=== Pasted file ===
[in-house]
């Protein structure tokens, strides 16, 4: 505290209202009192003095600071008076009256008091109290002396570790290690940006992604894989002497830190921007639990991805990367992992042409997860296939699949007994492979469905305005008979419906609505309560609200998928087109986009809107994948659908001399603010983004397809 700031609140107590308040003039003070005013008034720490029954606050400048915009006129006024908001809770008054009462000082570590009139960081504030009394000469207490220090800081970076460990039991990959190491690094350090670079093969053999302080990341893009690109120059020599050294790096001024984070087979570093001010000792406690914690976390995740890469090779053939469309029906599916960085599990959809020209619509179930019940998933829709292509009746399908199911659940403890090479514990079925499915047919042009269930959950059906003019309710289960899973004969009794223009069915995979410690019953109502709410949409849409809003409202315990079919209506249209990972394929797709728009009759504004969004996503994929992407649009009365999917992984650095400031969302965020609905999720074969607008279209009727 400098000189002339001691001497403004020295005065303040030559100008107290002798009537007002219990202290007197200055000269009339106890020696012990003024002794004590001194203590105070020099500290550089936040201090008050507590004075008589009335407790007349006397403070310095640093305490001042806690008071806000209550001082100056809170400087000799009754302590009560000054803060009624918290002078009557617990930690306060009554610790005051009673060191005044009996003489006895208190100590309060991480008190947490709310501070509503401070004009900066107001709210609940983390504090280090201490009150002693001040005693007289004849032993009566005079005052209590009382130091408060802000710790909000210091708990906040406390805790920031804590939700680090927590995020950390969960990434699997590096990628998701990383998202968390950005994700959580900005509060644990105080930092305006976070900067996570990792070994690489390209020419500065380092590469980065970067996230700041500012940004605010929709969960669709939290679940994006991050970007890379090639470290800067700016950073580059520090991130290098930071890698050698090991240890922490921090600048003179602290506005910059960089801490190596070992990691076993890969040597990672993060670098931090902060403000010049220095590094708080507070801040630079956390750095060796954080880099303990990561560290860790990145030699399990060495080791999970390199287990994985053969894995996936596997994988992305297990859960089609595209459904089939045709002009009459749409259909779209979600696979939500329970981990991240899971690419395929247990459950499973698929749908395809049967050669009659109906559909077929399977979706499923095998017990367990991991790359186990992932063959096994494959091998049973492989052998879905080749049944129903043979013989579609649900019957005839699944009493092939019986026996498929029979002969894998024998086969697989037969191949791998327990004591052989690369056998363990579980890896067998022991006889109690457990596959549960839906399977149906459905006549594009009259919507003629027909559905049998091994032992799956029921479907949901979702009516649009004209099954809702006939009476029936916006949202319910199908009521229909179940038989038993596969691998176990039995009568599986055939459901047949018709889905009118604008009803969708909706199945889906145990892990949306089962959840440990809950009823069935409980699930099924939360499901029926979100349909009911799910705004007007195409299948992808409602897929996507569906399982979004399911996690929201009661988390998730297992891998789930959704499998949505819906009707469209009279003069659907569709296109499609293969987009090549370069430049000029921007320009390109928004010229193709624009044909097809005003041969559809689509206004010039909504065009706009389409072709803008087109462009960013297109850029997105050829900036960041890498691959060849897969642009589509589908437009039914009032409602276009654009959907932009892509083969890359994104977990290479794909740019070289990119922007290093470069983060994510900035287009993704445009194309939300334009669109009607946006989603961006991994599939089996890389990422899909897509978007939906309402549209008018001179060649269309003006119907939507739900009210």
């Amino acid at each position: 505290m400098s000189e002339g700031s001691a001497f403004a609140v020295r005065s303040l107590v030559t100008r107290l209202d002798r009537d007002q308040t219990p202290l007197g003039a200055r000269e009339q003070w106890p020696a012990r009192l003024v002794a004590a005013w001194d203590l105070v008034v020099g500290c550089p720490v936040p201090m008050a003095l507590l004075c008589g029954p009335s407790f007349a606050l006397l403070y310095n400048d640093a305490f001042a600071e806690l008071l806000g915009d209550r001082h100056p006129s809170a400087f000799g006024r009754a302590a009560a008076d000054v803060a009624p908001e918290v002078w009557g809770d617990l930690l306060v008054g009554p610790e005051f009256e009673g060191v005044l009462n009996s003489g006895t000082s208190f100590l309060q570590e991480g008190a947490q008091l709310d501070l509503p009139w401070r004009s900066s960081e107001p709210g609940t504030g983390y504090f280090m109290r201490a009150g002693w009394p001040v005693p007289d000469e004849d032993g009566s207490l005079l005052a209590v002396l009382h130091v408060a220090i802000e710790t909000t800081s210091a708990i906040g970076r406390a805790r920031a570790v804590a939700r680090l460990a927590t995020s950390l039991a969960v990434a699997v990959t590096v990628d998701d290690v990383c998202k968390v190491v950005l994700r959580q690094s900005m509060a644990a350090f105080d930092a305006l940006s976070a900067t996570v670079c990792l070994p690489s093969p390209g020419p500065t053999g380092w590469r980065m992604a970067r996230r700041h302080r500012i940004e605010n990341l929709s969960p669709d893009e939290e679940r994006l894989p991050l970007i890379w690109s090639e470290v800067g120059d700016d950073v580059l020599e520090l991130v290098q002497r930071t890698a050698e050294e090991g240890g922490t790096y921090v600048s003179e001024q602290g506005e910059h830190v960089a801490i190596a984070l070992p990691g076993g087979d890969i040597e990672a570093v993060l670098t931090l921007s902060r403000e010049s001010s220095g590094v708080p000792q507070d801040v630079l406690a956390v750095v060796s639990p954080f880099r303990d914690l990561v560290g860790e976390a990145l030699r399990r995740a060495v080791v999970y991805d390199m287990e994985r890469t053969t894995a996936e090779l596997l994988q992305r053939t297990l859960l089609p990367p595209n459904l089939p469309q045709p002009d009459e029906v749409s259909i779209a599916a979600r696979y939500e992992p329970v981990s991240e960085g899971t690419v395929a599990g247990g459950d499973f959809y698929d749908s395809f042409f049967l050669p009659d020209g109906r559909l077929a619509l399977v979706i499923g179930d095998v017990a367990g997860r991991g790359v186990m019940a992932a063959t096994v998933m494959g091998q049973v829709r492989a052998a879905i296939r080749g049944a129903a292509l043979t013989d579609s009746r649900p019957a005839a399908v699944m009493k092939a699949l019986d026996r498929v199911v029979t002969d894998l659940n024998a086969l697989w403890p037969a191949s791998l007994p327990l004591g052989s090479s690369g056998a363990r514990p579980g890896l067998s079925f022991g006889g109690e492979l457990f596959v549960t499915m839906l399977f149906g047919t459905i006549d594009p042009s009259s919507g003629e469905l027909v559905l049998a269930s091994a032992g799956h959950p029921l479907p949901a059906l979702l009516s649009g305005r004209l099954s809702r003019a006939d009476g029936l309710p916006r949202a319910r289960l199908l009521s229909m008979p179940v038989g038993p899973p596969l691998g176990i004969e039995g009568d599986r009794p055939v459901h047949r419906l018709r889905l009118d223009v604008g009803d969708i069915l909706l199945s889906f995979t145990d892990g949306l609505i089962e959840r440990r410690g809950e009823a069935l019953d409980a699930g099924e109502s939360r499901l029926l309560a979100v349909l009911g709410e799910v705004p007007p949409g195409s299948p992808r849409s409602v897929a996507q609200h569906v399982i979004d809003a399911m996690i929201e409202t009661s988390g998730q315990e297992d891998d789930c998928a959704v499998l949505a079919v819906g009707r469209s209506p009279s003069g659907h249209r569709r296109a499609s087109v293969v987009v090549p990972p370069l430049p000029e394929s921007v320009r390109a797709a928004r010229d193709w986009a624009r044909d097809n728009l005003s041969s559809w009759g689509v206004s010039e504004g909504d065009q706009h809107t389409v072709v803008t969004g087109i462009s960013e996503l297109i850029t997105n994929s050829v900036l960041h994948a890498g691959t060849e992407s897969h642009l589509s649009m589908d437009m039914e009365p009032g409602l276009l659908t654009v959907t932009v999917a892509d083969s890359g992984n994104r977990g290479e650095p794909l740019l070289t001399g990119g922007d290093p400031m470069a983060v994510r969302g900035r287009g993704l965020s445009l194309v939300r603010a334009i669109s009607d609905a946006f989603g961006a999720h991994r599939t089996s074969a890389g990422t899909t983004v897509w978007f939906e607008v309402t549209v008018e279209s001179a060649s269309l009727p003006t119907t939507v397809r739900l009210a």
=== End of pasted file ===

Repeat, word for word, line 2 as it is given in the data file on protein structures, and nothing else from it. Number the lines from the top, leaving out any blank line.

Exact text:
């Protein structure tokens, strides 16, 4: 505290209202009192003095600071008076009256008091109290002396570790290690940006992604894989002497830190921007639990991805990367992992042409997860296939699949007994492979469905305005008979419906609505309560609200998928087109986009809107994948659908001399603010983004397809 700031609140107590308040003039003070005013008034720490029954606050400048915009006129006024908001809770008054009462000082570590009139960081504030009394000469207490220090800081970076460990039991990959190491690094350090670079093969053999302080990341893009690109120059020599050294790096001024984070087979570093001010000792406690914690976390995740890469090779053939469309029906599916960085599990959809020209619509179930019940998933829709292509009746399908199911659940403890090479514990079925499915047919042009269930959950059906003019309710289960899973004969009794223009069915995979410690019953109502709410949409849409809003409202315990079919209506249209990972394929797709728009009759504004969004996503994929992407649009009365999917992984650095400031969302965020609905999720074969607008279209009727 400098000189002339001691001497403004020295005065303040030559100008107290002798009537007002219990202290007197200055000269009339106890020696012990003024002794004590001194203590105070020099500290550089936040201090008050507590004075008589009335407790007349006397403070310095640093305490001042806690008071806000209550001082100056809170400087000799009754302590009560000054803060009624918290002078009557617990930690306060009554610790005051009673060191005044009996003489006895208190100590309060991480008190947490709310501070509503401070004009900066107001709210609940983390504090280090201490009150002693001040005693007289004849032993009566005079005052209590009382130091408060802000710790909000210091708990906040406390805790920031804590939700680090927590995020950390969960990434699997590096990628998701990383998202968390950005994700959580900005509060644990105080930092305006976070900067996570990792070994690489390209020419500065380092590469980065970067996230700041500012940004605010929709969960669709939290679940994006991050970007890379090639470290800067700016950073580059520090991130290098930071890698050698090991240890922490921090600048003179602290506005910059960089801490190596070992990691076993890969040597990672993060670098931090902060403000010049220095590094708080507070801040630079956390750095060796954080880099303990990561560290860790990145030699399990060495080791999970390199287990994985053969894995996936596997994988992305297990859960089609595209459904089939045709002009009459749409259909779209979600696979939500329970981990991240899971690419395929247990459950499973698929749908395809049967050669009659109906559909077929399977979706499923095998017990367990991991790359186990992932063959096994494959091998049973492989052998879905080749049944129903043979013989579609649900019957005839699944009493092939019986026996498929029979002969894998024998086969697989037969191949791998327990004591052989690369056998363990579980890896067998022991006889109690457990596959549960839906399977149906459905006549594009009259919507003629027909559905049998091994032992799956029921479907949901979702009516649009004209099954809702006939009476029936916006949202319910199908009521229909179940038989038993596969691998176990039995009568599986055939459901047949018709889905009118604008009803969708909706199945889906145990892990949306089962959840440990809950009823069935409980699930099924939360499901029926979100349909009911799910705004007007195409299948992808409602897929996507569906399982979004399911996690929201009661988390998730297992891998789930959704499998949505819906009707469209009279003069659907569709296109499609293969987009090549370069430049000029921007320009390109928004010229193709624009044909097809005003041969559809689509206004010039909504065009706009389409072709803008087109462009960013297109850029997105050829900036960041890498691959060849897969642009589509589908437009039914009032409602276009654009959907932009892509083969890359994104977990290479794909740019070289990119922007290093470069983060994510900035287009993704445009194309939300334009669109009607946006989603961006991994599939089996890389990422899909897509978007939906309402549209008018001179060649269309003006119907939507739900009210």